The Pianist

In technique class I make it a goal to catch the eye of the pianist.


We start our days with ballet class to focus on technique and to warm up before rehearsals. This is unique to classical and contemporary dance- musicians don’t take class before they go on stage, painters don’t warm up with a technique class, and neither do sculptors.

I play this little game with myself where I try to get the accompaniment to match my tempo. They are supposed to keep their own tempo, but they often glance up as they are playing, and even the most experienced pianists will sometimes follow. If they see a group of men start the grande allegro, they will inherently slow down a bit to accommodate the mens’ higher jumps; if they see a second group run in to take the floor after the first group goes they will play an eight-count introduction instead of starting the new phrase right away; if they notice a certain jump they might accent it with a strike of chord.

I do this because the pianist isn’t a dancer. They don’t know if I’m more or less turned out, or if my elbow should be lifted higher or if my foot sickles sometimes on the way up to an extension. They play music, and we should still be performing even here with only our colleagues and coaches as the audience. The pianist will always know a good performance when they see one.

A photo shoot cancelled the other day, so I snuck into a technique class with the intention of getting lost in it. From the start, the pianist, lengthy and fully bearded, was completely immersed in his work. He played the most beautiful, rich and embodied music, and there was no getting him out of it. I delayed the beginning of the rondes des jambes a bit with some syncopation; he didn’t follow. I hastened the petite battements and lingered in a balance; still nothing. My focus was constantly beyond the walls of the room as if reaching to an audience in the fifth balcony. I exhaled with each plie, and stretched each note of his melodies, and I still couldn’t catch his eye.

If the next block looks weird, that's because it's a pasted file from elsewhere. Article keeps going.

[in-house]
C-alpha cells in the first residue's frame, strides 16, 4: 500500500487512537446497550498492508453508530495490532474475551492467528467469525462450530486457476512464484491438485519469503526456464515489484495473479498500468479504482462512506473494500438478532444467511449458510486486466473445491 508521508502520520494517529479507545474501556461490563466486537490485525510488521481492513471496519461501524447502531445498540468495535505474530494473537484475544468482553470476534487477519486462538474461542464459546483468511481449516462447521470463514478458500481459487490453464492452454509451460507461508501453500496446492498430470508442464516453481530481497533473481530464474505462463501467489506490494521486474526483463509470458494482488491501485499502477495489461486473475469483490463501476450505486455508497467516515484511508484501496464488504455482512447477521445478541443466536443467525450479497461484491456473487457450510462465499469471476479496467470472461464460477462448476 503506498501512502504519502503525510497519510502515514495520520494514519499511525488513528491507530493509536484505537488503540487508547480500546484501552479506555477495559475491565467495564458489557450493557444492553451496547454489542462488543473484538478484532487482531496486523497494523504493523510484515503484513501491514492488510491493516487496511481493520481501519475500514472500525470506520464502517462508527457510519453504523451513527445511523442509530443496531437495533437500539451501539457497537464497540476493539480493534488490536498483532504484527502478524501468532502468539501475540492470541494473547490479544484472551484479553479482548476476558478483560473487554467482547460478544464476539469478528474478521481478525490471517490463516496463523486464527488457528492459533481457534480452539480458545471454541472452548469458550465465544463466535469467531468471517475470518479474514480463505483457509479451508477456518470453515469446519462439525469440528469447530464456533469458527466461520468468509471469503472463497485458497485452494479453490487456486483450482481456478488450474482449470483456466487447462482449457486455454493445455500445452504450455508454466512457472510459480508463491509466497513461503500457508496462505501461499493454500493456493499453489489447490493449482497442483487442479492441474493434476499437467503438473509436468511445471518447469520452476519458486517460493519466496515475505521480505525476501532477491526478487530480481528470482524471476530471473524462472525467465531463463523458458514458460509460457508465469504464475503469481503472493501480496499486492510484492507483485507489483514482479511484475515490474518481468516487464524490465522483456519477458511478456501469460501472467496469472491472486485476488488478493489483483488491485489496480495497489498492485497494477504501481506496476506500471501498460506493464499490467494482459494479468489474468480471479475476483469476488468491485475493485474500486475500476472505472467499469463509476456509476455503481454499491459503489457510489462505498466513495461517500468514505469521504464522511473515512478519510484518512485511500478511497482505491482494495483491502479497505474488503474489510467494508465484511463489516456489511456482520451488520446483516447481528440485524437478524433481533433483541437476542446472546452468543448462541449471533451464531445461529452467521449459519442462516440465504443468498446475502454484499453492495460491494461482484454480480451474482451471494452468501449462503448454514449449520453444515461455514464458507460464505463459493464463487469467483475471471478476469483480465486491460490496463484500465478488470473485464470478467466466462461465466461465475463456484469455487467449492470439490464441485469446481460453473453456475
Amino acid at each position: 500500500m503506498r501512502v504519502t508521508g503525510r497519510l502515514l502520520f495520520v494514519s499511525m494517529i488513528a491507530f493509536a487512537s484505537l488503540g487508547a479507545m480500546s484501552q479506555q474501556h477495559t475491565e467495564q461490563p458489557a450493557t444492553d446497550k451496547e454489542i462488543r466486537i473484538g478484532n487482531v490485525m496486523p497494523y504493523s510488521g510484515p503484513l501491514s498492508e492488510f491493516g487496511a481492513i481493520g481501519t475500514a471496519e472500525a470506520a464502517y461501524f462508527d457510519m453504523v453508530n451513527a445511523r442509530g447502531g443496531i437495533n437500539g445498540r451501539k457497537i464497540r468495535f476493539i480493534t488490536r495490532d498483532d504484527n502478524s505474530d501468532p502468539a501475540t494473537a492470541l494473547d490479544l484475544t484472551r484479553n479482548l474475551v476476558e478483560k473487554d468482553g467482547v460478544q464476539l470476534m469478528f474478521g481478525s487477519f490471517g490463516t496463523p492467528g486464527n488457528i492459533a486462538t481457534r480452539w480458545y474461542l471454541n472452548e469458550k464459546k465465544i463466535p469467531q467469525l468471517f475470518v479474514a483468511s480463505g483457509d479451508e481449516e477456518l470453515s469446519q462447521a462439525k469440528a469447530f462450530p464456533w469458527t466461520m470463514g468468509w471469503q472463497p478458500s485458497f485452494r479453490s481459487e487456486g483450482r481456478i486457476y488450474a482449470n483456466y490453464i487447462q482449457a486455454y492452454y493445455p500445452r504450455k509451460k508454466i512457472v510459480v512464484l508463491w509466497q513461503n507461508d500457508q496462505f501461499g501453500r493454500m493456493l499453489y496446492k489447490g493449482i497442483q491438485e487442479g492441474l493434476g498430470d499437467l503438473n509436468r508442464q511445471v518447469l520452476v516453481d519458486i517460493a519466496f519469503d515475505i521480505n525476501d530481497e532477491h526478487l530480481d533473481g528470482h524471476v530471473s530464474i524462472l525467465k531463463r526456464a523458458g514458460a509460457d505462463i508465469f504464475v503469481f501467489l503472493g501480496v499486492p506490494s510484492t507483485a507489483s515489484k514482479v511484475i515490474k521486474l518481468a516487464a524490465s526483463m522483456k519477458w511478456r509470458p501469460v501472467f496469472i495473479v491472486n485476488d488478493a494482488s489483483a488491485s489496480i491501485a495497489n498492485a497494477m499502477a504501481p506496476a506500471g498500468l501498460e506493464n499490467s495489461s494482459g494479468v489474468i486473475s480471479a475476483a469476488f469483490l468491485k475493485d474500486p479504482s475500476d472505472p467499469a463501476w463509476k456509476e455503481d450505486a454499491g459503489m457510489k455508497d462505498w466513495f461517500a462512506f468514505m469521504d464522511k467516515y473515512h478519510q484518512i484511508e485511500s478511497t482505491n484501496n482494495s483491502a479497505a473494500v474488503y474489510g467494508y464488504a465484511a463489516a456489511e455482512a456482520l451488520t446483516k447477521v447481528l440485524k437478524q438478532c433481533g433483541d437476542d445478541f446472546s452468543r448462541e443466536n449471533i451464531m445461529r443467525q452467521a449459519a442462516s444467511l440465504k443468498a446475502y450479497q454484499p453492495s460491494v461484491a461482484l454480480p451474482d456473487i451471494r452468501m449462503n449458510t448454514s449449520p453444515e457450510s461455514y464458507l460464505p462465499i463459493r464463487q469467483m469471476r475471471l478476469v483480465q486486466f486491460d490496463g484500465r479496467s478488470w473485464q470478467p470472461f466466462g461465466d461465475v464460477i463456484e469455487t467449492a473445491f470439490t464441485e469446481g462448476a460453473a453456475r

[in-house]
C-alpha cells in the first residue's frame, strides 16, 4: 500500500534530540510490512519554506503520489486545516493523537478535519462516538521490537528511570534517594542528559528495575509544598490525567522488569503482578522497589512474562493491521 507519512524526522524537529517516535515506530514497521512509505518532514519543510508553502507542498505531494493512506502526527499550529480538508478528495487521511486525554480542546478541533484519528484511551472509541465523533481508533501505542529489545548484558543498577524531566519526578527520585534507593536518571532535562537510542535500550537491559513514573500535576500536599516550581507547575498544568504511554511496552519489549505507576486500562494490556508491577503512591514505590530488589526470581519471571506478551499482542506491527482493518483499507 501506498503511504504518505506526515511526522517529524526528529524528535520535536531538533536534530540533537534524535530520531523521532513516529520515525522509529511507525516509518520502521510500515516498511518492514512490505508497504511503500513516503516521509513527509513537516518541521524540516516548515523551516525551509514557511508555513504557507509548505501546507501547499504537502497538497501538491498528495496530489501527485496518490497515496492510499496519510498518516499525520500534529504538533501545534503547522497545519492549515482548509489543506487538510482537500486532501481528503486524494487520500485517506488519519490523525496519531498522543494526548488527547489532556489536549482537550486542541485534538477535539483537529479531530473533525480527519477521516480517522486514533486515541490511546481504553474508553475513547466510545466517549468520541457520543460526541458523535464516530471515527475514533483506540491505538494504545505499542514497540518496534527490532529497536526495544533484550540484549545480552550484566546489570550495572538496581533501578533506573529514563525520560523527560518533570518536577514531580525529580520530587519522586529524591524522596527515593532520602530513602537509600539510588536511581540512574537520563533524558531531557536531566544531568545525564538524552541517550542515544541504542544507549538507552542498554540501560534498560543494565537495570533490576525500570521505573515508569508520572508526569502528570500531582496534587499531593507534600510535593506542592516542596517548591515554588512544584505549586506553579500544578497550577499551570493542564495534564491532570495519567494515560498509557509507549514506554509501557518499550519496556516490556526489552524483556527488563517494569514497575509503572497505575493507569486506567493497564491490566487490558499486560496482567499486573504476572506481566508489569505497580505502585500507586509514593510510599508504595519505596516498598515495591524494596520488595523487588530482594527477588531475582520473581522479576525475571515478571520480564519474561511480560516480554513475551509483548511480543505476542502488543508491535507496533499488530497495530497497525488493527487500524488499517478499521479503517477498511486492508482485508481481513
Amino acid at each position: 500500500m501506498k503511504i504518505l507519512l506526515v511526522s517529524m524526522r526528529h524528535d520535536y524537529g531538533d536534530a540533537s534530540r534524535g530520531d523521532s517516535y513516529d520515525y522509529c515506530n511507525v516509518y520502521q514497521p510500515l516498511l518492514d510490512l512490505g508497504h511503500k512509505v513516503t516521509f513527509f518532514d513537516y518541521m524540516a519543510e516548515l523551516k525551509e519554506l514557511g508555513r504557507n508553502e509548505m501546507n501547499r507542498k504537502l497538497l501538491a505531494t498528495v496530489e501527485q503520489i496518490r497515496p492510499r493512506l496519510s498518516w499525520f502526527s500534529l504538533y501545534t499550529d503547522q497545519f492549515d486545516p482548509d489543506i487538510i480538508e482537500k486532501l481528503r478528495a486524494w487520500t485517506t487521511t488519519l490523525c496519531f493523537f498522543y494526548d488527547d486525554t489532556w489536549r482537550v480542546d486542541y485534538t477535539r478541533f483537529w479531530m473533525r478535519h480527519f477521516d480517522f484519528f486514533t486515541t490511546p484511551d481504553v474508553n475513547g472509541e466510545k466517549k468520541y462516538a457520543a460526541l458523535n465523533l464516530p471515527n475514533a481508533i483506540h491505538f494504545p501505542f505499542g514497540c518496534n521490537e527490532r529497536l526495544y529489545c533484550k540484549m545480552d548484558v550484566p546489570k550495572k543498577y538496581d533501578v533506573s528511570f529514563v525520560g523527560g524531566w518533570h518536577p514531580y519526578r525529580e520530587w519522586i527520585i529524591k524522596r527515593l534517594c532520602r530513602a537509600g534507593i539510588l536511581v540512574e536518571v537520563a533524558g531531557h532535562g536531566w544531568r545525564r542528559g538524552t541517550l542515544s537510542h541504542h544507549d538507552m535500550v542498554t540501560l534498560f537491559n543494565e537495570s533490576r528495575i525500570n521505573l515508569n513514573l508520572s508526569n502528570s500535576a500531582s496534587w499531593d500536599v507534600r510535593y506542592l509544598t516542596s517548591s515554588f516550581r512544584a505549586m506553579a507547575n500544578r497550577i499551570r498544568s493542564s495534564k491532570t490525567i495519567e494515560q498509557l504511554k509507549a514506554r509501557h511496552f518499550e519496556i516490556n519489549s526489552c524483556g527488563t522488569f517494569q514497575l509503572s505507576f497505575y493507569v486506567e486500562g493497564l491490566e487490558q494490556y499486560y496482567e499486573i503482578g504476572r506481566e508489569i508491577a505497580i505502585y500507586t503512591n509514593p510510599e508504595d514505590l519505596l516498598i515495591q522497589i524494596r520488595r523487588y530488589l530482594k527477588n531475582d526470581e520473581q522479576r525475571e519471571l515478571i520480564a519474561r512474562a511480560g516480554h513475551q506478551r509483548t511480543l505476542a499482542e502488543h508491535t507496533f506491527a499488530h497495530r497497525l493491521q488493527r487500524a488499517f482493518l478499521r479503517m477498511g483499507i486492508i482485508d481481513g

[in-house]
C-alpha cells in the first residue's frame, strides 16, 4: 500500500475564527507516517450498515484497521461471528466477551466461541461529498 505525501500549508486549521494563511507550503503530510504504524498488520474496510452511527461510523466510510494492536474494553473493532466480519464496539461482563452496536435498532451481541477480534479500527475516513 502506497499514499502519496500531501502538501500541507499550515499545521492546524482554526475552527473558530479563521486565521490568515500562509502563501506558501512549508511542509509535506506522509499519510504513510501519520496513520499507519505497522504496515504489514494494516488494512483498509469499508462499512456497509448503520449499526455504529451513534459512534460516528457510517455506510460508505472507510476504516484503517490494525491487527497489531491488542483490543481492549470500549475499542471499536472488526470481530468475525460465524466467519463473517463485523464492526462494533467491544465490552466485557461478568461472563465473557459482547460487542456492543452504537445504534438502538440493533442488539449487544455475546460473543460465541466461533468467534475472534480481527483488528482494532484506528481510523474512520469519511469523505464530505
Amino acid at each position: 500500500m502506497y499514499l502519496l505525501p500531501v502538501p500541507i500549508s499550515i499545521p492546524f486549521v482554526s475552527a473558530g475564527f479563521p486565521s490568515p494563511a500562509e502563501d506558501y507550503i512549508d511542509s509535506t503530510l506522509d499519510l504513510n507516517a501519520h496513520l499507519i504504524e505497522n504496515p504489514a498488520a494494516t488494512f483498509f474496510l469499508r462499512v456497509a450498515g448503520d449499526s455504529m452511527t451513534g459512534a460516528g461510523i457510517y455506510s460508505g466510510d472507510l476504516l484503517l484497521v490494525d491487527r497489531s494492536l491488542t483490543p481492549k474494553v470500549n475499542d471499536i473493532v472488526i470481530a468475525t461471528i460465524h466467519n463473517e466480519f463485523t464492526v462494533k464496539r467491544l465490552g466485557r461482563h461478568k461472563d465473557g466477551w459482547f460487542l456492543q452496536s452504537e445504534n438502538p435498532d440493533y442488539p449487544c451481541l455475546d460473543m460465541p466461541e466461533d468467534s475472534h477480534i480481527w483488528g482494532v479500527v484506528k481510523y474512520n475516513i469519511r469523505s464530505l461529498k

We put the barres away and came to centre floor to work through some straightforward, just-to-get-on-your-leg type exercises. Then came our full-blown adagio. I kept an eye on him the entire time, and could have sworn that this semi-performance would have made him at least glance up, but I was wrong.

We continued on; small jumps, medium jumps, sweat and more sweat, heavy breathing, pirouettes, a fast-moving waltz, grande allegro. The rhythm of class was in my body. I didn’t know the time, or the fact that my leotard was by now a much darker, sweat-induced, shade of green; I wasn’t paying attention to the ping in my right knee or the fractured toe that hasn’t quite healed, but my focus lay instead on dancing through my center, lifting my hips in the jumps and holding on to air time that comes naturally for me. It was snowing outside, but it could have been the middle of a hurricane. Sometimes in dance you have to push through to get through the day. And then other times, it can feel like you are flying, and it’s as if you could be on stage in five and still take their breath away.

The final round of the grand allegro: just two of us left. I soared and hung on to each note. I finished on “eight” and felt warm with the realization of how natural that seemed. It was longer and much harder than most of the barre work from earlier, yet  less “breathy”, and, at least I hoped, looked effortless. As I glanced up at the end to start the applause toward the coach, my eyes met his and he nodded: “Beautiful work”.

It was only when I completely immersed myself in the movement that our melodies were authentically synced up. Sometimes one must get a bit lost in order to discover, no?

The pianist will always know a good performance when they see one.

The Pianist